The National Labor Relations Board issued new quick election rules that went
into effect April 30. On April 26, 2012, the Board’s acting general counsel
issued a guidance memorandum with significant direction on the implementation of
these new rules.
The Board issued notice of the new quick election rules in June of 2011.
Following a comment period and hearings, and facing the potential loss of a
quorum upon the expiration of member Becker’s term at the end of 2011, the Board
approved scaled-back rule changes on November 30, and published the rule on Dec.
11, 2011. The rules became effective on April 30 and apply only to petitions
filed on or after that date. The new quick election rules are being challenged
in federal court in Washington, D.C. The judge in that case has announced that a
decision will be issued by May 15.
The rule changes increase the power and discretion of the regional directors
and eliminate important procedural safeguards that protect the election process.
Most significantly, the new rules:
- Authorize hearing officers presiding over pre-election hearings to limit
the evidence on issues of supervisory status or other issues of voter
eligibility or inclusion if the hearing officers do not believe that such
issues are “relevant to the existence of a question concerning
- Allow post-hearing briefs only in certain cases and at the discretion of
the hearing officers.
- Eliminate the right to seek pre-election review by the Board. Almost all
appeals, including appeals related to election conduct, will be consolidated
into a single appeal after the election is conducted.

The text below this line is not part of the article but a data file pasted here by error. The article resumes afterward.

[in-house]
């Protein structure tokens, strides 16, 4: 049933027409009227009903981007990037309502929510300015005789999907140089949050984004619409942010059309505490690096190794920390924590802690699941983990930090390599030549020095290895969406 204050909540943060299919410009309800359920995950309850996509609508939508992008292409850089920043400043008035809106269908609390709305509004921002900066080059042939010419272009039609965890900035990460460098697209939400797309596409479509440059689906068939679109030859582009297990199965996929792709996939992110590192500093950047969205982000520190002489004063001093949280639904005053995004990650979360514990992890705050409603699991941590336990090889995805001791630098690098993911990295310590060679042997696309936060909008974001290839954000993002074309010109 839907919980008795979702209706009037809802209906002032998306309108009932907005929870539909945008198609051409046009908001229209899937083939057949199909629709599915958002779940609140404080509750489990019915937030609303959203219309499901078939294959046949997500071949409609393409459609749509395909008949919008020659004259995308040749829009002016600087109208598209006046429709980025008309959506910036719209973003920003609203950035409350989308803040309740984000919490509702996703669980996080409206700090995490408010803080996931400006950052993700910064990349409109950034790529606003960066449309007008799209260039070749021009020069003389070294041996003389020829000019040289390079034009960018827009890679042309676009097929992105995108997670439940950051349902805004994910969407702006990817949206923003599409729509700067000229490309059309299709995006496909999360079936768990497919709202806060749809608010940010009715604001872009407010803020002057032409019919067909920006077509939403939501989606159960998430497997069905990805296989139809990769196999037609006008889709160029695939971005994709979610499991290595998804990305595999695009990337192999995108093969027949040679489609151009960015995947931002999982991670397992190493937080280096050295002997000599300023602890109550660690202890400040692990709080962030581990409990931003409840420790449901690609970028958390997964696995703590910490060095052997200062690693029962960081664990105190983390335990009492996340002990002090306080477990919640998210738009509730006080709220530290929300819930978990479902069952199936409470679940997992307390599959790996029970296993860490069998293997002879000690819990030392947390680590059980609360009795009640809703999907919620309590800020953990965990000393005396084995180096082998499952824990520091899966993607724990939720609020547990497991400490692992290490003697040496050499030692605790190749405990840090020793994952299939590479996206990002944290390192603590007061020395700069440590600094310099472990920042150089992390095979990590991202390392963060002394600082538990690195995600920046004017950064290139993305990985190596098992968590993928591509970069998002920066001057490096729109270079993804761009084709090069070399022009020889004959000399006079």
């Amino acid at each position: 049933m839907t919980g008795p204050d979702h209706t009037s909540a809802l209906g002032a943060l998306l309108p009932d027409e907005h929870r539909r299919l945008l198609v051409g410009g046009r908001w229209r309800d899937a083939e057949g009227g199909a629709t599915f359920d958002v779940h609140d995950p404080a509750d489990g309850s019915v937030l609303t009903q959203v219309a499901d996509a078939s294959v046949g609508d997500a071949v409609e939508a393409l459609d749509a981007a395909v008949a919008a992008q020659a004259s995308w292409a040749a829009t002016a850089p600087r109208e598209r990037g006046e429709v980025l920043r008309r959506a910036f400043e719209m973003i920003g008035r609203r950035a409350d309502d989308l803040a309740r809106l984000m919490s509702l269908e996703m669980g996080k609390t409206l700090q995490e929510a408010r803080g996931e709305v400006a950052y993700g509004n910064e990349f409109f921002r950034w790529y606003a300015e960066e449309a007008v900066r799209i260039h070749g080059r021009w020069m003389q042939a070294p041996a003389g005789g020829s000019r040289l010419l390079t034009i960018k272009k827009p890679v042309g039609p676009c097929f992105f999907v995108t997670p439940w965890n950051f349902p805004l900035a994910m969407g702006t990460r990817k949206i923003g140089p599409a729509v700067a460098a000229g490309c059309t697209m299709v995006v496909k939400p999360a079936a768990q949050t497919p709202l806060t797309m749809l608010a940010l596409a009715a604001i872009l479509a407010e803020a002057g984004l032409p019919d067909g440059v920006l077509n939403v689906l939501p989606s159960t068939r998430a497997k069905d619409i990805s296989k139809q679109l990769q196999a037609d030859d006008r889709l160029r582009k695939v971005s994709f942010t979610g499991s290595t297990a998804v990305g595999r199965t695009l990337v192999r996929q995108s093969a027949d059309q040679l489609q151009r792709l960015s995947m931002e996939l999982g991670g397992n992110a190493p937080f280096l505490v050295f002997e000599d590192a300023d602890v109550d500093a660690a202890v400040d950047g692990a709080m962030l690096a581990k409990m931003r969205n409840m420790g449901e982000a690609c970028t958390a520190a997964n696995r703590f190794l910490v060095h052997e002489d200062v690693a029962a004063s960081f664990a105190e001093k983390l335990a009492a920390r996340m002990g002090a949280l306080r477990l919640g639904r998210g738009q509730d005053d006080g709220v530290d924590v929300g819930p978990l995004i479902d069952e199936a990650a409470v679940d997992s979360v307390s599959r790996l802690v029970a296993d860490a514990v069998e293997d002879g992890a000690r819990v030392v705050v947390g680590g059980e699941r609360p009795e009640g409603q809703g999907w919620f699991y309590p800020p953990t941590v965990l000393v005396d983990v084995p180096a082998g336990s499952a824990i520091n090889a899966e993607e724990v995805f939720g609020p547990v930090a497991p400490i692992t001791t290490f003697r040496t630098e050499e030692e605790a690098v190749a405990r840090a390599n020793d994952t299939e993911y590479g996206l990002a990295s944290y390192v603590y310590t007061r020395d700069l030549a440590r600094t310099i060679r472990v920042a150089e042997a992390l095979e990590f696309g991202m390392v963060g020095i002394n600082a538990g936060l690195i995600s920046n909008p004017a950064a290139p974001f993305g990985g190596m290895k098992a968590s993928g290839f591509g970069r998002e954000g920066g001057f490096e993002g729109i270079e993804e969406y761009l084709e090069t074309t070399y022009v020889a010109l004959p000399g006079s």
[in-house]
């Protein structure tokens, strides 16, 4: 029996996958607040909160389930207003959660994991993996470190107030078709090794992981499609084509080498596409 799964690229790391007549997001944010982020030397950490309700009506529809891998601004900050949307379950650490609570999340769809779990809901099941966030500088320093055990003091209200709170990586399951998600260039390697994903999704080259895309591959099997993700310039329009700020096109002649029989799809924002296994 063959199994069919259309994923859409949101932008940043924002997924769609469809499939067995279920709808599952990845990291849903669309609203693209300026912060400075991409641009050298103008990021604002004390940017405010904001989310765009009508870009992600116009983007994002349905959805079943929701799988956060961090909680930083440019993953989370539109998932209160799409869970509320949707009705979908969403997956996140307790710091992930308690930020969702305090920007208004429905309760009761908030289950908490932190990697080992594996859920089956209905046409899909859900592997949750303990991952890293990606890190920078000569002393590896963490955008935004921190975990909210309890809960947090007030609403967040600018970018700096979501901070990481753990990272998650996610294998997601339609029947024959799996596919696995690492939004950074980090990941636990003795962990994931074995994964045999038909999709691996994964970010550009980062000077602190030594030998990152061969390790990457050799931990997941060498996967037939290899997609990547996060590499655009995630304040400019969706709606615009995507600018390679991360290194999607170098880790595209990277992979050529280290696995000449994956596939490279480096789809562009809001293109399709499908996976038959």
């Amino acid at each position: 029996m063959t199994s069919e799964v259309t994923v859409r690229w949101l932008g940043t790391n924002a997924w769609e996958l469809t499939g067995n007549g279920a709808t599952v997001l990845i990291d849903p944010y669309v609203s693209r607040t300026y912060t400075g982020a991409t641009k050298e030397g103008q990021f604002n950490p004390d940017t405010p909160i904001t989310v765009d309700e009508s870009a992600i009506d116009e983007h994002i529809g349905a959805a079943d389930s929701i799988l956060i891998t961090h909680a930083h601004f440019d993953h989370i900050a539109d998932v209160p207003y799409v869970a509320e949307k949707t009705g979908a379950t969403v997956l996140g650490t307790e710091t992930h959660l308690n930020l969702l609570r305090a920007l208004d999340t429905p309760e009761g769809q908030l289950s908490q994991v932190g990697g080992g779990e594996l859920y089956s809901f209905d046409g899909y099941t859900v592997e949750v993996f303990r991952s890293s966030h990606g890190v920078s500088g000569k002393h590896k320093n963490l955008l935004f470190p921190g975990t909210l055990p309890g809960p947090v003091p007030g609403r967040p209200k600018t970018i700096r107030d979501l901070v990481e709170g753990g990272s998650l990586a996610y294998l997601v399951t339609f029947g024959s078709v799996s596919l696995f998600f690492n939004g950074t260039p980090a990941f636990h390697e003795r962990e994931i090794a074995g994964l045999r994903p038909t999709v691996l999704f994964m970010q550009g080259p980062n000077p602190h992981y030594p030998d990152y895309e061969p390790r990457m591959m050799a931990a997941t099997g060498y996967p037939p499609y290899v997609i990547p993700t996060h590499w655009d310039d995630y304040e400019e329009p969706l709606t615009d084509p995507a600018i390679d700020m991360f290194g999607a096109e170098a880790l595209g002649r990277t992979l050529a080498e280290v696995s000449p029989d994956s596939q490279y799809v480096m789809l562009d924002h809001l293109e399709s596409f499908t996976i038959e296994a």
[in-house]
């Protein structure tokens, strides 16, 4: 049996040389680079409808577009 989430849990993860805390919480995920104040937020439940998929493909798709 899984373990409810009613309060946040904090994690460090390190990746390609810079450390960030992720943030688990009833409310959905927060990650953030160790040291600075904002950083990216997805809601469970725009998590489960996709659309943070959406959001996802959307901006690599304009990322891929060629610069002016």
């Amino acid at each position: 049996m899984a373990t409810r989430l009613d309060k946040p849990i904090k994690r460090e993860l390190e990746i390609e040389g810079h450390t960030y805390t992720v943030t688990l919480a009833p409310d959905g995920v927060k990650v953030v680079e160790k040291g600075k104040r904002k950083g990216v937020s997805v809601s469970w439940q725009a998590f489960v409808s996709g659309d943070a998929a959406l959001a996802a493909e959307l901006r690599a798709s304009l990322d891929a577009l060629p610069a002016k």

- Eliminate the waiting period to conduct elections when a party has filed
a request for review and require “special permission” for pre-election
review based only on “extraordinary circumstances.”
- Make Board review of any remaining post-election disputes discretionary
and enable the Board to reject any appeal that does not “present a serious
issue for review.”
The new rules make for a greatly reduced time period from petition to
election and threaten to eliminate the effectiveness of supervisors in union
elections by allowing unions to include them in a proposed bargaining unit
without leaving an effective method for the employer to challenge their
On April 26, 2012, the Board’s acting general counsel issued a guidance
memorandum to the regional offices on implementation of the new rules. The
guidance memorandum states that “it does not set forth new time goals for the
issuance of decisions or the conduct of elections.” However, the procedures
outlined in the guidance memorandum will result in faster elections.
Under the new procedures, regional offices must schedule pre-election
hearings for five business days after the filing of a petition and may grant
postponements only in limited circumstances.
The guidance memorandum instructs hearing officers to limit pre-election
hearing evidence to the existence of a “question concerning representation,” as
defined by the new rules. Issues that may be considered at the pre-election
hearing include jurisdiction, labor organization status, election bars and
whether there is an appropriate unit for an election. Evidence concerning
individual eligibility and inclusion issues (e.g., supervisory status,
boundaries of the unit description) must be excluded, unless such issues
collectively would impact more than 10 percent of the unit.
The guidance memorandum also permits a union to waive its right to have voter
addresses (the Excelsior list) for 10 days, permitting elections before that
10-day period has run.
As a result of the new rules and the guidance memorandum, elections could be
held in as little as 21 days after the filing of a petition — significantly
faster than current practice.
The full impact of the new rules and the guidance memorandum will depend on
the outcome of the pending litigation. However, unless and until a court places
the rules on hold, employers must be ready for the possibility of an “ambush”
election that would afford an employer no meaningful time to share information
about the disadvantages of unionization or the track record of the union.
Employers must be more proactive than ever in responding to the threat of
unionization — an employer who waits until after it receives a representation
petition will have little opportunity to reverse the union’s momentum on such
short notice of an election.